Sufficiency and efficiency... putting need above greed


Written by: Ashok Khosla

What hope is there for this planet if the countries of the global South start to consume resources as the global North does today? Or if the vast numbers of poor in our world demand the same things the rich few already have? They are not only entitled to do so under any concept of fairness and justice, but are also being encouraged to by the forces of the global market. What will be the demographic, economic and environmental impact in the longer term if poverty and marginalisation in the economy of our world further delays the stabilisation of its population?

The goals of creating a better world for all clearly cannot be reached with today's urban-industrial lifestyles or with existing material-financial aspirations. Nor with the disparities that we have created within and between countries. Sustainable development implies not only efficient and ecologically sound management of resources, but also the need to establish social equity and political empowerment.

Among the perennial questions of northern consumption patterns and southern population growth, the central issues are, of course, sufficiency and efficiency. How much is enough, and how little do we have to use to get it? This means that development goals also require us to reorient the way we produce the goods and services that we consume. The sustainability equation inexorably brings together sufficiency of consumption and efficiency of production. And this means that those who are concerned with the future will necessarily have to work more closely with those who live for the here and now.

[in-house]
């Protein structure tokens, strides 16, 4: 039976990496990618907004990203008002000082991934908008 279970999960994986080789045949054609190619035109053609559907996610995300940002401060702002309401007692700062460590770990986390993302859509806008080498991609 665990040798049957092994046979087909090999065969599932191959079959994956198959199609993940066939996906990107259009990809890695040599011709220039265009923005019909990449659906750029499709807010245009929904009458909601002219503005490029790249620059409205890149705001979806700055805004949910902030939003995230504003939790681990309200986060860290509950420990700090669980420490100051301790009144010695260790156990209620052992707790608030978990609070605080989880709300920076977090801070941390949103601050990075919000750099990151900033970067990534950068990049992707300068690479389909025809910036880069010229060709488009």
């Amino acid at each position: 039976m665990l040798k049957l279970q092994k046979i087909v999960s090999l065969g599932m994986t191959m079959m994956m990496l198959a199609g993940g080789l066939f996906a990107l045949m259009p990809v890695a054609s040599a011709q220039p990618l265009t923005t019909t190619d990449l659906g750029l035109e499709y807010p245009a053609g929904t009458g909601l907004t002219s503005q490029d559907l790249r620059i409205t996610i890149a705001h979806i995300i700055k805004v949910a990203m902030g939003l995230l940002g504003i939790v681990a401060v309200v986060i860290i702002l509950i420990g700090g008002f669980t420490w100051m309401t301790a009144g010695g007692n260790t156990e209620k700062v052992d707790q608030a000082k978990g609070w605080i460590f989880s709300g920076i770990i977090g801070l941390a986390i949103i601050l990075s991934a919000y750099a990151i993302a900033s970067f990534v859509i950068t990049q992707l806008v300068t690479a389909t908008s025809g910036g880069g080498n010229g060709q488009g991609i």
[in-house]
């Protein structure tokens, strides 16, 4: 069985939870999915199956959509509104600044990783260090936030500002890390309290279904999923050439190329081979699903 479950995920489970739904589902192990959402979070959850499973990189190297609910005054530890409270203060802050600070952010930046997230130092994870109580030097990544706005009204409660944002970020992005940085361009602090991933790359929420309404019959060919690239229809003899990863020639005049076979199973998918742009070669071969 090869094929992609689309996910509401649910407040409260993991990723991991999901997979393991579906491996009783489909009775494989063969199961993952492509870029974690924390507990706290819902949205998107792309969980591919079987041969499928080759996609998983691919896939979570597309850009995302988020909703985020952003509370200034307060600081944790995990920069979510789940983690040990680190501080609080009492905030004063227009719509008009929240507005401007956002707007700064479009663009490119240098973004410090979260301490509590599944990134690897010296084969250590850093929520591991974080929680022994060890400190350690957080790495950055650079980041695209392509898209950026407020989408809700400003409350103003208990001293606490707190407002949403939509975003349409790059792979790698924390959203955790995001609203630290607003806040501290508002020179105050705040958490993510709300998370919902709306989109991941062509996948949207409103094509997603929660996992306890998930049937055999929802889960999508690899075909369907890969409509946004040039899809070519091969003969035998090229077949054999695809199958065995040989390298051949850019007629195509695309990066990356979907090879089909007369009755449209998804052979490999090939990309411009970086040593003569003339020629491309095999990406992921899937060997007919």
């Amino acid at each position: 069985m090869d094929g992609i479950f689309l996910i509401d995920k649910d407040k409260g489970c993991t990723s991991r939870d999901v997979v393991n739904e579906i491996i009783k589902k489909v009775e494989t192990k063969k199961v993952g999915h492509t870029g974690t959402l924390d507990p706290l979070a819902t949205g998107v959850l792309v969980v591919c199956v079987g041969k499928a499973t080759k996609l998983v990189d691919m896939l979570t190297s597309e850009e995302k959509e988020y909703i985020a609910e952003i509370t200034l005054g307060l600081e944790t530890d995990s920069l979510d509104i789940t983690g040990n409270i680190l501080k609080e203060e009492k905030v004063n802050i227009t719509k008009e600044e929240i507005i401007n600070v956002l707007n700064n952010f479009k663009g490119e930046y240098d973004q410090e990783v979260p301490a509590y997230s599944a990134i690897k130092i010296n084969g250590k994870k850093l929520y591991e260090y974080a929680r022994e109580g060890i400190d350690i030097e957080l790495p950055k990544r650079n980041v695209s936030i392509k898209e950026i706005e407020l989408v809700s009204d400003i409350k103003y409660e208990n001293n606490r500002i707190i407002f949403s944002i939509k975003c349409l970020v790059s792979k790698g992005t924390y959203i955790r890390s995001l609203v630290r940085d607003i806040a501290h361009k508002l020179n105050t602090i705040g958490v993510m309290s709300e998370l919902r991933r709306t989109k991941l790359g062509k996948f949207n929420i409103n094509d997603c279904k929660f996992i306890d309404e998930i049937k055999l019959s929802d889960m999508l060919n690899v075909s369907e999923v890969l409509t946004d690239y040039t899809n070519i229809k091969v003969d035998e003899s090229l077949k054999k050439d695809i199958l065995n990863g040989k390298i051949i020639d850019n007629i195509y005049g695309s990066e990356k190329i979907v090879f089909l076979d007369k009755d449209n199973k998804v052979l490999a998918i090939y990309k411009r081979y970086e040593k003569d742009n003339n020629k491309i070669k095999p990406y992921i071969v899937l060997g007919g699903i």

The central aims of our lives have to be physical and material wellbeing accompanied by intellectual and spiritual fulfilment. The central goals of our social and political systems have to be to empower us to achieve these aims. The central objectives of our production systems have to be not only the generation of goods and services, but equally the creation of jobs and the efficient use of natural resources. For the poorer half of the world’s people, this translates into satisfaction of basic needs, income (and purchasing power), and maintaining the productivity of the resource base. We now need to relearn and show how all these factors can be operationally linked together to get a better strategy for sustainable development.

Today's industrial methods are no good. They involve too much capital. They waste too many resources. They cause too much pollution. And they disrupt too many life support systems -- the material flows generated today by mankind are estimated to be already comparable to geological flows. Large-scale industry causes large-scale disruption, both ecologically and socially.

We need new technologies and also a new science of economics. We need to create work places - jobs - at one hundredth the cost of the ones we are creating today in our globalized economy. And we need to increase the productivity of material resource use by at least 10 times what it is today. Sustainable industrialisation will unquestionably have to be more decentralised, efficient and responsive than it is today. And it must be based on a better understanding of resource pricing, environmental accounting, scales of production, financing systems and the many other factors that are in need of fundamental change.

Today the environmental movement is at the forefront of the fight to redesign our consumption patterns and production systems. But that is not enough. It is those who are sensitive to the impacts of our lifestyles on our humanity who must ultimately take the lead. The job of ANH is to bring such insights – from traditional, indigenous wisdom to modern, science-base humanism – into the equation.